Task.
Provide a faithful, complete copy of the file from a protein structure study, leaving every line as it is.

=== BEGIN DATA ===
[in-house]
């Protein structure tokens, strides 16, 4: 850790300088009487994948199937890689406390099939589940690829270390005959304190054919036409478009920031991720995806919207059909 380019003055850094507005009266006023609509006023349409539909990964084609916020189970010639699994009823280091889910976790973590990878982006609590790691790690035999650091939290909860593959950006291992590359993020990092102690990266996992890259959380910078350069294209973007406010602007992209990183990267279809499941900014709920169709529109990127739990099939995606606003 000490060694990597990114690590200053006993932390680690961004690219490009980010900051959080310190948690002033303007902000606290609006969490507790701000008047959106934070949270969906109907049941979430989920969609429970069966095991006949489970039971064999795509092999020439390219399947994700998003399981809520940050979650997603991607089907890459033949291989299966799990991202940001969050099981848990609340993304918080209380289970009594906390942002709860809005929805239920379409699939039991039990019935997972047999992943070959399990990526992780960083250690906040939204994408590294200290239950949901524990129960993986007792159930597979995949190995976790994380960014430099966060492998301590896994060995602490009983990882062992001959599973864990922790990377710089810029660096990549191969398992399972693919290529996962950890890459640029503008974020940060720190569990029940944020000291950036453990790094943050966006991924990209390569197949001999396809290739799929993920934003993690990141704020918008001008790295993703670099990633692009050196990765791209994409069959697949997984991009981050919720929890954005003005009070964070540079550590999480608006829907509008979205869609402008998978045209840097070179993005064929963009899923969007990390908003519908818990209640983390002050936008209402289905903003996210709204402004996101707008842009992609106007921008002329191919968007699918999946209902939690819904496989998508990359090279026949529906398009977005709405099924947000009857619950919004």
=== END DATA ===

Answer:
[in-house]
């Protein structure tokens, strides 16, 4: 850790300088009487994948199937890689406390099939589940690829270390005959304190054919036409478009920031991720995806919207059909 380019003055850094507005009266006023609509006023349409539909990964084609916020189970010639699994009823280091889910976790973590990878982006609590790691790690035999650091939290909860593959950006291992590359993020990092102690990266996992890259959380910078350069294209973007406010602007992209990183990267279809499941900014709920169709529109990127739990099939995606606003 000490060694990597990114690590200053006993932390680690961004690219490009980010900051959080310190948690002033303007902000606290609006969490507790701000008047959106934070949270969906109907049941979430989920969609429970069966095991006949489970039971064999795509092999020439390219399947994700998003399981809520940050979650997603991607089907890459033949291989299966799990991202940001969050099981848990609340993304918080209380289970009594906390942002709860809005929805239920379409699939039991039990019935997972047999992943070959399990990526992780960083250690906040939204994408590294200290239950949901524990129960993986007792159930597979995949190995976790994380960014430099966060492998301590896994060995602490009983990882062992001959599973864990922790990377710089810029660096990549191969398992399972693919290529996962950890890459640029503008974020940060720190569990029940944020000291950036453990790094943050966006991924990209390569197949001999396809290739799929993920934003993690990141704020918008001008790295993703670099990633692009050196990765791209994409069959697949997984991009981050919720929890954005003005009070964070540079550590999480608006829907509008979205869609402008998978045209840097070179993005064929963009899923969007990390908003519908818990209640983390002050936008209402289905903003996210709204402004996101707008842009992609106007921008002329191919968007699918999946209902939690819904496989998508990359090279026949529906398009977005709405099924947000009857619950919004």